My Central Illinois friends will surely still remember the horrendous storms and tornado warnings last Tuesday evening. Just after 11 pm, Clint's parents phoned: their home had been hit by lighting, and the attic had caught fire. They had no electricity, no telephones, and their cell phones would NOT connect to 9-1-1!
We barrelled out of the house, dialing 9-1-1 ourselves, and managing to get through. It was still pouring when we pulled up to find the lights of 4 firetrucks reflecting off of a neighborhood filled with smoke. Mom and Dad W. and Edie-the-Beagle were out of harm's way. I joined them in a backyard gazebo while Clint and his son Craig, a volunteer firefighter, joined the rest of the crew to get control of the flames leaping out of the top of the house.
We sat shivering in the rain for 4 hours before we were given the all-clear to come back into the half of the house that was unaffected by the fire. The other half, however...
It's very odd to watch a house burn, and to have a certain sense of calmness, thinking "This is ok. All that matters is that everyone is ok. Everyone got out of the house." It is what we repeated to one another over and over, throughout the night.
It is a week later, and though everyone is still thankful, it is also extremely unsettling. In a week's time, there have been meetings with Insurance adjusters—did you know you have to deal with two? One for material possessions, and another assessing structural damage. And Contractors—half of the house has to be rebuilt from floor to roof. Cleaners—every item in the house will be removed, restored, cleaned, and returned. Storage Facilities—the stuff has to go somewhere while the contractors work. Temporary housing! Electricians! Utilities! Inventorying! Packing! Calgonnnnnnnnnnn!
You know, this was not my home, my belongings. I've boxed up a few things, and moved a few pieces of furniture, but I have not had to make one phone call or show up for one meeting...and yet even I feel dazed.
I am in state of Sympathy Stupor.
And I'm also in a state of heightened awareness.
Lightning. A ball of fire went straight through the roof, through the ceiling and into the den where Mama W. was sitting in her recliner. I'd always rather enjoyed a good electrical storm, before last Tuesday.
Fire. Having been exposed to approximately ZERO housefires in my life, I was naively entertaining the notion that someone would grab a fire extinguisher when we arrived, and put the pesky thing out. I thought it might be, oh, the size of a basketball or something. Clint, however, was breaking the sound barrier while we drove across town, cursing, "I hate attic fires."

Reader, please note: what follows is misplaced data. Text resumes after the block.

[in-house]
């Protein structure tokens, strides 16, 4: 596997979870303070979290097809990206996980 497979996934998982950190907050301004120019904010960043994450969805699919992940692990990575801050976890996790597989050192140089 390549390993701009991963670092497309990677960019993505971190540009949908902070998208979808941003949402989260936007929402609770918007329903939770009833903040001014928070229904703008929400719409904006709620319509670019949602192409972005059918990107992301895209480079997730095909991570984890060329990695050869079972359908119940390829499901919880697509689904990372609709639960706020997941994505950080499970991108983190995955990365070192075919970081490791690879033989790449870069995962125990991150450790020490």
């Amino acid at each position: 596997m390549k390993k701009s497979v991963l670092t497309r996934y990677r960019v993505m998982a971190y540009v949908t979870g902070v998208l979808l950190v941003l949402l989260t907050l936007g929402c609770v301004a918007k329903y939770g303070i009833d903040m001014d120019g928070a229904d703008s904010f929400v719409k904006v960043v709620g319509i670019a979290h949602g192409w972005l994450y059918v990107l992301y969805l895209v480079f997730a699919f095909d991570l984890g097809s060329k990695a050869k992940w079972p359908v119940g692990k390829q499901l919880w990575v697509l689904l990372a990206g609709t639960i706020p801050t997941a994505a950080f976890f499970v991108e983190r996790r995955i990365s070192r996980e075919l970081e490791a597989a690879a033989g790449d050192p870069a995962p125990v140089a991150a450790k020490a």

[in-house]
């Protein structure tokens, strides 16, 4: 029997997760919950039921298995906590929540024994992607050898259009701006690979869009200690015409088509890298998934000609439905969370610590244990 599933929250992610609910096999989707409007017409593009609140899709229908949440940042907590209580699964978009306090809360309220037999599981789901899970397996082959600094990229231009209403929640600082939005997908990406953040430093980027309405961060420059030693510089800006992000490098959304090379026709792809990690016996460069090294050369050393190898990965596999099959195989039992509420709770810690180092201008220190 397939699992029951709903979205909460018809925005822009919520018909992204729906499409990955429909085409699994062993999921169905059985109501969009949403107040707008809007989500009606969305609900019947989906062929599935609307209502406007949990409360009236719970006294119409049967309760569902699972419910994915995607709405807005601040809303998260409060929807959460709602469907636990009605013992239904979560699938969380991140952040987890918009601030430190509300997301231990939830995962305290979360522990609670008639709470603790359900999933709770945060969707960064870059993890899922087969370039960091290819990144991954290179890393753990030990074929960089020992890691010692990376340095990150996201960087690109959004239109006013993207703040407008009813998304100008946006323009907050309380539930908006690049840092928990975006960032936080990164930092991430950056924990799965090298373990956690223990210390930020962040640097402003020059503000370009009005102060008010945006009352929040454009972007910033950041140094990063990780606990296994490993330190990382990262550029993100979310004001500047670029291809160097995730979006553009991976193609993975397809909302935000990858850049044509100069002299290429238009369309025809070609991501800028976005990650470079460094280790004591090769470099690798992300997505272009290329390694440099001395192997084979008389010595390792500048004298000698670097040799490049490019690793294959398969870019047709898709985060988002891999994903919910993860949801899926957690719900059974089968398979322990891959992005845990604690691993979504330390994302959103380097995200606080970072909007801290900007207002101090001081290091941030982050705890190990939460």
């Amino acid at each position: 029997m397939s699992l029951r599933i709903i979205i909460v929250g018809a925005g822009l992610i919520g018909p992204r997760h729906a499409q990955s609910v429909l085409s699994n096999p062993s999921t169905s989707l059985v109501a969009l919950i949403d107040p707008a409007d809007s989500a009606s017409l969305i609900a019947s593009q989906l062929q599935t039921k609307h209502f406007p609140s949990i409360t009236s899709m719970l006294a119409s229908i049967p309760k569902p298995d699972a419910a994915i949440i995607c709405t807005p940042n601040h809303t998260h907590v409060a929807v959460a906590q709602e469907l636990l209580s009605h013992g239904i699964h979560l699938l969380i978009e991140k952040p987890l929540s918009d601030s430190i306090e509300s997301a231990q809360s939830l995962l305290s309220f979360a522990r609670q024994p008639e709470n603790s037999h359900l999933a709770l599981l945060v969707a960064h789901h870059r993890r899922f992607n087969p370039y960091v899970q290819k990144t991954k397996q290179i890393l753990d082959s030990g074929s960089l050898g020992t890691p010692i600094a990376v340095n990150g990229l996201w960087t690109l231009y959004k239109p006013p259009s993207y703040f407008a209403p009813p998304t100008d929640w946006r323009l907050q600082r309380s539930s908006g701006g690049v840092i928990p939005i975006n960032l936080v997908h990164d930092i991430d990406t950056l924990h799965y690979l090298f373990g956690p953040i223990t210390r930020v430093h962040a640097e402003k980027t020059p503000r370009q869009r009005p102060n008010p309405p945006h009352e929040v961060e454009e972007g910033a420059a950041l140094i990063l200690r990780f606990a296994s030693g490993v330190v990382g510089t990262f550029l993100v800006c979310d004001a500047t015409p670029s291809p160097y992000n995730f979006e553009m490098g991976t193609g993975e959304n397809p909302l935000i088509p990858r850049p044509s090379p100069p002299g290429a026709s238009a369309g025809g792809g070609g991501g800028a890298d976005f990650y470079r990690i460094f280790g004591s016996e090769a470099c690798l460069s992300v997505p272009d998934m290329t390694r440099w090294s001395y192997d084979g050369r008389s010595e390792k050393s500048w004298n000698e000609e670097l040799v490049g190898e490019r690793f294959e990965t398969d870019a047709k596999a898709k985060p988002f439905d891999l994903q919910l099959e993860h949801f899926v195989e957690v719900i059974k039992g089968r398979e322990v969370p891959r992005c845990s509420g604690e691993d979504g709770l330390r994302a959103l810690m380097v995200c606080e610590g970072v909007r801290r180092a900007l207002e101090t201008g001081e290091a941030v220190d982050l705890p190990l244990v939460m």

Firefighters. Sounds silly, doesn't it, after being in a relationship with one for a year? But while we scurried further away, Clint and Craig just moved right into that burning building, and removed all of the photos, needlepoints, quilts, afghans, and every other little thing that makes a house a home. It's called "Salvage and Overhaul," and is an important part of a firefighter's training, I learned later.
I got a firsthand glimpse at what Clint does for a living, and what Craig volunteers to do, until he someday steps into his father's shoes. Seriously, under what other circumstances would that ever have happened? It's not like Clint's going to call me and say "hey, baby, I'm heading out to a fire, c'mon out and watch us in action." Nope. I know he's worked a fire when he kisses me good morning after a 24-hour shift, and his moustache smells like smoke.
Home Insurance. Good Godalmighty, make sure you keep your home insurance paid up! All of the damage, repairs, and lost items have been covered by home insurance, thank God!
I am, after witnessing the fire and the aftermath, utterly moved. I think of Clint's parents, and imagine what they felt, watching their son and grandson march in and save the house. And how terribly proud they must be of granddaughter Jennifer and her fiance Bill, driving from St. Louis the very next day, to dig in, cleaning and boxing and trying to restore order, as best it can be restored.
And, after a week of chaos, we return to the word Thankful.
While we continue to do what we can to help the folks settle down and hope that the next 2-3 months of repairs go as smoothly as the first week of restoration procedures, direct your prayers, good vibes, well-wishes and shouts-out to Mom and Pop W. They're hanging in there more graciously than I can imagine I ever would.